• Coloring Paper & Crayons– We use plain paper, so our baby and toddler can use their imagination as they color and draw. These crayons are also great for little hands to grab and scribble. As a bonus, they are also fun to stack!
  • Outdoor Paint– Keep the mess outside with these waterproof outdoor paints. They come with brushes and hours of fun.
  • Dot Markers – I use dot markers for a variety of activities. From art projects to finding letters, they are a great addition to your art closet.

Don’t forget to add your our traditions to your Easter Basket.

I hope you are able to get a bit of inspiration from this list and are ready to get that basket together! What are some of the things you’ve put into your child’s Easter basket?

XOXO Kate & Elizabeth

Motherhood, sharing, siblings, toddlers

This Is How We Share

Children are selfish. They live their little lives like we would often like to. Do what you want, when you want, how you want. Something breaks? Oh well. Decide to quit halfway through? Cool, let’s leave that for mom to finish. Want something someone else has? Grab it and RUN. Literally, run. It is our job, as boring, rule-following adults, to teach our children to tone it down a notch, basically.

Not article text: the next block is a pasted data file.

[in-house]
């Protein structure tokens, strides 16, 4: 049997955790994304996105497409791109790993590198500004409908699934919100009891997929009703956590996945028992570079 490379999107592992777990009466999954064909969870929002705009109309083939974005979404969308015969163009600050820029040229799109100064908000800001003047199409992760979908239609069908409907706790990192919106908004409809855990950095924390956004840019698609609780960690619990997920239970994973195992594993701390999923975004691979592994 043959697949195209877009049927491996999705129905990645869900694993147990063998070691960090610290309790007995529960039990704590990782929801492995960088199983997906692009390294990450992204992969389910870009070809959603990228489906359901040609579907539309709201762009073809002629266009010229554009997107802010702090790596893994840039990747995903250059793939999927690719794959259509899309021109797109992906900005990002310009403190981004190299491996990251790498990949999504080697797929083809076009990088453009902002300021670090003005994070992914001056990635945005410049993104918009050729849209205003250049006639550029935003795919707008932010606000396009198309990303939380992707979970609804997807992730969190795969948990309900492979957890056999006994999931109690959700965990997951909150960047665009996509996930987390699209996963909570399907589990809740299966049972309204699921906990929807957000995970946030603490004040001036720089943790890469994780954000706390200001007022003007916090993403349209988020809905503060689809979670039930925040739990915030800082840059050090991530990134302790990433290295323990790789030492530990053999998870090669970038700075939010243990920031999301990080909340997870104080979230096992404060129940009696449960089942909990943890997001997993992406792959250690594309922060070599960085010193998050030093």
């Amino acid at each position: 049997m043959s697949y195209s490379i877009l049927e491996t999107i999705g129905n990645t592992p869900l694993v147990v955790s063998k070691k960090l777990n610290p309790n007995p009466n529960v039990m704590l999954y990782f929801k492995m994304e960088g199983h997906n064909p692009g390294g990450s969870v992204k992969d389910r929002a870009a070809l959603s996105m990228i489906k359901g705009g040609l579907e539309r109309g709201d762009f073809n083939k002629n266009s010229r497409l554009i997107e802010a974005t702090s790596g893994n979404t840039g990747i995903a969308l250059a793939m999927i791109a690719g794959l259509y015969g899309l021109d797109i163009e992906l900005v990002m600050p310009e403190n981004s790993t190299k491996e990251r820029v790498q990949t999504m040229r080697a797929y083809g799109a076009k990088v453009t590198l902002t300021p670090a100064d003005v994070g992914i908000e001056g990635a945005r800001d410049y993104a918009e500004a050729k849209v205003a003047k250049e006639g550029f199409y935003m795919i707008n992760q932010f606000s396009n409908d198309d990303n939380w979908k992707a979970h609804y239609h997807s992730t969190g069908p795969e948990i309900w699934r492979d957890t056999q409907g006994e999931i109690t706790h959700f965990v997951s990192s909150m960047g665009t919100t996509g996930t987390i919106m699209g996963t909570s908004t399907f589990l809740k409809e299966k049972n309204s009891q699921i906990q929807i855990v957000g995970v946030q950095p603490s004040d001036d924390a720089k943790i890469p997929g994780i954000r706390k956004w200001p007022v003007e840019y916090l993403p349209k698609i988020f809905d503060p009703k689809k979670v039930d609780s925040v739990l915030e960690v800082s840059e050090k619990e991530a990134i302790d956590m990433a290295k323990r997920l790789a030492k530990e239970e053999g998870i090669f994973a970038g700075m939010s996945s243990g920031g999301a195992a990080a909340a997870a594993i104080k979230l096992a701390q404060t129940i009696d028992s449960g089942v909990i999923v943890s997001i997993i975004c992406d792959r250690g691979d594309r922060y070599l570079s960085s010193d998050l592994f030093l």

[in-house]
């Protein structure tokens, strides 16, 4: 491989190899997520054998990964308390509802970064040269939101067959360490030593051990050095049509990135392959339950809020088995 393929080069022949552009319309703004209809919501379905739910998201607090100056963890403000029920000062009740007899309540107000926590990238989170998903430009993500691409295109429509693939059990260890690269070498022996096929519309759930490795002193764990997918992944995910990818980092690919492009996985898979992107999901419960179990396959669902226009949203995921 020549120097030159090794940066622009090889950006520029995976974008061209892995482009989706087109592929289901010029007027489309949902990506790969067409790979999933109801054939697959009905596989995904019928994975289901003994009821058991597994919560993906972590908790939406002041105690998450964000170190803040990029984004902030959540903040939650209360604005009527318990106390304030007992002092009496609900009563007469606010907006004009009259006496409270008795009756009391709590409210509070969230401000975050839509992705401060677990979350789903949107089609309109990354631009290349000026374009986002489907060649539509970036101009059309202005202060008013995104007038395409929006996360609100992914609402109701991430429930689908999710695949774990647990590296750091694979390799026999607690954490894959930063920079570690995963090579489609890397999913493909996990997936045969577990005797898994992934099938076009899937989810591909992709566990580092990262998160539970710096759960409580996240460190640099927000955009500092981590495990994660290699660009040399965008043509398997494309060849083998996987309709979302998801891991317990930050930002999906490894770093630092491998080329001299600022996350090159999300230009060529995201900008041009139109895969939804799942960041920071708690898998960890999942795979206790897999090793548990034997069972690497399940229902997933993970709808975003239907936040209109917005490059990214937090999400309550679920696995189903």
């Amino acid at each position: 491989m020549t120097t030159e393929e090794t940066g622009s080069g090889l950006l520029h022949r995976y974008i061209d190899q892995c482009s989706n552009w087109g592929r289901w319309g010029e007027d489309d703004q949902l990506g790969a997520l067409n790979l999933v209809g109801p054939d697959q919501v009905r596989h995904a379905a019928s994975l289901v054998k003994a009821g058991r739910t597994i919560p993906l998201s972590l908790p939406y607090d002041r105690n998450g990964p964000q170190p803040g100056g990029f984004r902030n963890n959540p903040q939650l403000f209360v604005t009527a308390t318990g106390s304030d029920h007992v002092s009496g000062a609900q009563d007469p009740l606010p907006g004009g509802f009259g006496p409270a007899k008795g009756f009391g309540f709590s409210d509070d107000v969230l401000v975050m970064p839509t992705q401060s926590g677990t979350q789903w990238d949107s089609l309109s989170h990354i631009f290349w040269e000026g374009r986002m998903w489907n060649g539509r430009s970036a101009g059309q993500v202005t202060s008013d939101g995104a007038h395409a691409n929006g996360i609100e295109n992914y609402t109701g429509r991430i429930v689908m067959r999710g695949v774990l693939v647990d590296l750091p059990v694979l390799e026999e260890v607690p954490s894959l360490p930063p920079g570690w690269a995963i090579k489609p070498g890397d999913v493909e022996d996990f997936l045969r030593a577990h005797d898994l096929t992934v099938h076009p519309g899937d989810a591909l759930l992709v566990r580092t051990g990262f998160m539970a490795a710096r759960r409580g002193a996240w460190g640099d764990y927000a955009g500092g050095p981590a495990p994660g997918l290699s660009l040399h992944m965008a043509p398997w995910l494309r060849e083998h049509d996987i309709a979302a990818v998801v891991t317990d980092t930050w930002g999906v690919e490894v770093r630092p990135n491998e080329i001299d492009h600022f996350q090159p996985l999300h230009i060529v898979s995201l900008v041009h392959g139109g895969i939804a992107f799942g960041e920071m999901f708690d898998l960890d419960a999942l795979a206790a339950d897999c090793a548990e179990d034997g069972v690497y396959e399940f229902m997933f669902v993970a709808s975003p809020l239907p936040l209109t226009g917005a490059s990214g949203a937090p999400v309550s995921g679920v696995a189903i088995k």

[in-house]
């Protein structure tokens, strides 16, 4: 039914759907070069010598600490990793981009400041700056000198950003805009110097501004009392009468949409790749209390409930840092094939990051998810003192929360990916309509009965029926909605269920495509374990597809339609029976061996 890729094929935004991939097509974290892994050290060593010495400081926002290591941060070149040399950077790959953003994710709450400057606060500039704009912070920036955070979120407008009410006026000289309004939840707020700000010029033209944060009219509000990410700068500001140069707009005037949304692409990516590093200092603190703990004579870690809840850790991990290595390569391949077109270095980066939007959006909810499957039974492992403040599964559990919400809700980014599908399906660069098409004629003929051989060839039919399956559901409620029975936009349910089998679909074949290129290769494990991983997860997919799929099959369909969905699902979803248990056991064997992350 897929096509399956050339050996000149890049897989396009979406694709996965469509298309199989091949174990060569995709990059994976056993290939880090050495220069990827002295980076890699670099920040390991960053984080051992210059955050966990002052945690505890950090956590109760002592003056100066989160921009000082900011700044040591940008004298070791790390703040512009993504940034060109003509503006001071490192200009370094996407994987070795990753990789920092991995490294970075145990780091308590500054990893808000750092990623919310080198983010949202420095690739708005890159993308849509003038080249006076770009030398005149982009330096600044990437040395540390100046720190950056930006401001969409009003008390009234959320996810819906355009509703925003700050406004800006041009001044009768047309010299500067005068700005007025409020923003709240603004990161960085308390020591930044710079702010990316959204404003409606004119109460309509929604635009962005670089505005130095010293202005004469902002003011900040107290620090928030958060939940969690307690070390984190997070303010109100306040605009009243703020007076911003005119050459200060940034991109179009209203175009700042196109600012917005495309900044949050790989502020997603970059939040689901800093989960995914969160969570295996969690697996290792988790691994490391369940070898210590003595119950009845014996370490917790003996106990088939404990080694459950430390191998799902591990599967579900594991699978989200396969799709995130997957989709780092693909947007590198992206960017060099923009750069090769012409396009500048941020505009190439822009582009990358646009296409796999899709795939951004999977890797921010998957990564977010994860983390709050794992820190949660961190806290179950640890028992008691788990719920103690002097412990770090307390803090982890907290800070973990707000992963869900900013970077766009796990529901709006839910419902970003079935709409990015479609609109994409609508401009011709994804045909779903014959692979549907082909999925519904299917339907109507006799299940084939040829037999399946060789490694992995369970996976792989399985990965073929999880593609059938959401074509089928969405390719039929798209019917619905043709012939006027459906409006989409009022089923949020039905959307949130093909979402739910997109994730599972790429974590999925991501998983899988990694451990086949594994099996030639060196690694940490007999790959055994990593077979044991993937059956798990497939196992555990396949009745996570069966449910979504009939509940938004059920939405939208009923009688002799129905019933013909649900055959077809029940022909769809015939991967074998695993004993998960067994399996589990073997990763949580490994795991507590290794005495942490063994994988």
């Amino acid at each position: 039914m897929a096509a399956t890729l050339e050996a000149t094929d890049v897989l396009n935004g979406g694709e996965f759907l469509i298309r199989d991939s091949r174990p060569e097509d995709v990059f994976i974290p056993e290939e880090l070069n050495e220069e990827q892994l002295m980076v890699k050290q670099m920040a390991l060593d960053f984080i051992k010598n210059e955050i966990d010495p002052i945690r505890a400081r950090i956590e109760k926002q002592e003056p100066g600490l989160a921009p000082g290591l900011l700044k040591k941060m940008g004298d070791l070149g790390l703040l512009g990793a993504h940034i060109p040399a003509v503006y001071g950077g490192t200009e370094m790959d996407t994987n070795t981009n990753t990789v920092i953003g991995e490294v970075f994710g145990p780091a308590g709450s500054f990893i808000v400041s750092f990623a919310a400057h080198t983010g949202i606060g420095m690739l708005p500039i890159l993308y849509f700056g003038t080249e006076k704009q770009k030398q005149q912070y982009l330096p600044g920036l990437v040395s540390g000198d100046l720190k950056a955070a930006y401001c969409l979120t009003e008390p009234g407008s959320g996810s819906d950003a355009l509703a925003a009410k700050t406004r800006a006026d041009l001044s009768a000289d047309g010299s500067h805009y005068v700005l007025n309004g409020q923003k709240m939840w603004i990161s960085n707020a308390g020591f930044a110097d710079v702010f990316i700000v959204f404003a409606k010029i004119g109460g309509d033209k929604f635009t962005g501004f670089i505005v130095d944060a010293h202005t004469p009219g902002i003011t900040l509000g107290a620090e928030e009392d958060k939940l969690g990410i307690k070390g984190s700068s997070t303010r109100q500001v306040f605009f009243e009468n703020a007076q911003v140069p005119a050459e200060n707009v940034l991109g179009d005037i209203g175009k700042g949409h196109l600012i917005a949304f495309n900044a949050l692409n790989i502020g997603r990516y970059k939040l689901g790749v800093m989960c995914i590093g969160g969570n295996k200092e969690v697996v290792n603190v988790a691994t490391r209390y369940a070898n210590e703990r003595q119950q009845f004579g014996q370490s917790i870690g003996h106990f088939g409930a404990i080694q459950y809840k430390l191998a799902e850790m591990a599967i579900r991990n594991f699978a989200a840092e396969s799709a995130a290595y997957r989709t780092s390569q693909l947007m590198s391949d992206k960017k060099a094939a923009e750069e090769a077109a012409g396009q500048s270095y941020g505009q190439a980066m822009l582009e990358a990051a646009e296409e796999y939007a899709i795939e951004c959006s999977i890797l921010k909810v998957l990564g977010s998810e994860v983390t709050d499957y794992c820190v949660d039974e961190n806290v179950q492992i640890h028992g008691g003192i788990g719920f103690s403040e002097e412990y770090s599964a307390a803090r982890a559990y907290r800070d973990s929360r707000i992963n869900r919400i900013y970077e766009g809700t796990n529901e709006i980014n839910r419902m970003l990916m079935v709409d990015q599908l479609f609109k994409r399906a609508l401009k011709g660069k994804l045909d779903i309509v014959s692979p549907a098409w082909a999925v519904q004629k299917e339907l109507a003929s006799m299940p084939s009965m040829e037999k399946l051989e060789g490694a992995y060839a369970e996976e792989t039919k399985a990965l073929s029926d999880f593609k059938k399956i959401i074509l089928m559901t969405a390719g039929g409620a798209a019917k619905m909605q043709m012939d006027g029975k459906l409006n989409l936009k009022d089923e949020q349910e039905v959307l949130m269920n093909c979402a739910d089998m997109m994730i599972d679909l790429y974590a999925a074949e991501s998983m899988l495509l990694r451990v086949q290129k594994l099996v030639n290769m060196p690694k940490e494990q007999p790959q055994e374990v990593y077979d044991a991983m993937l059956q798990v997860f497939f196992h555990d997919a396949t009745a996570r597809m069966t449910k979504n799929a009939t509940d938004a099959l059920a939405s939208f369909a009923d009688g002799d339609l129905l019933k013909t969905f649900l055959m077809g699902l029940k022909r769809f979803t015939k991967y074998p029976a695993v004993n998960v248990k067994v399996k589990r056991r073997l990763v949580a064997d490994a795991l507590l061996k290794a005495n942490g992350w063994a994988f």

When my first daughter was 18-24 months old, she really struggled with independent play. She wanted us involved in any and every activity, which was really tiring to say the least. Her go-to “play” was just to hand us everything. EVERYTHING! We made a fair amount of headway before baby sister came along, and continued to learn to play on our own. But, now as baby sister is walking around, of course she wants to get her paws on anything and everything. However; what really took me by surprise was that my oldest now wants to takeover everything my youngest has! Shouldn’t it be the other way around?! My youngest will play on her own and find her own toys, and my oldest tramples in to “play with her” with the best intentions, but ends up taking over the activity. And thus began my curiosity on how others reinforce sharing.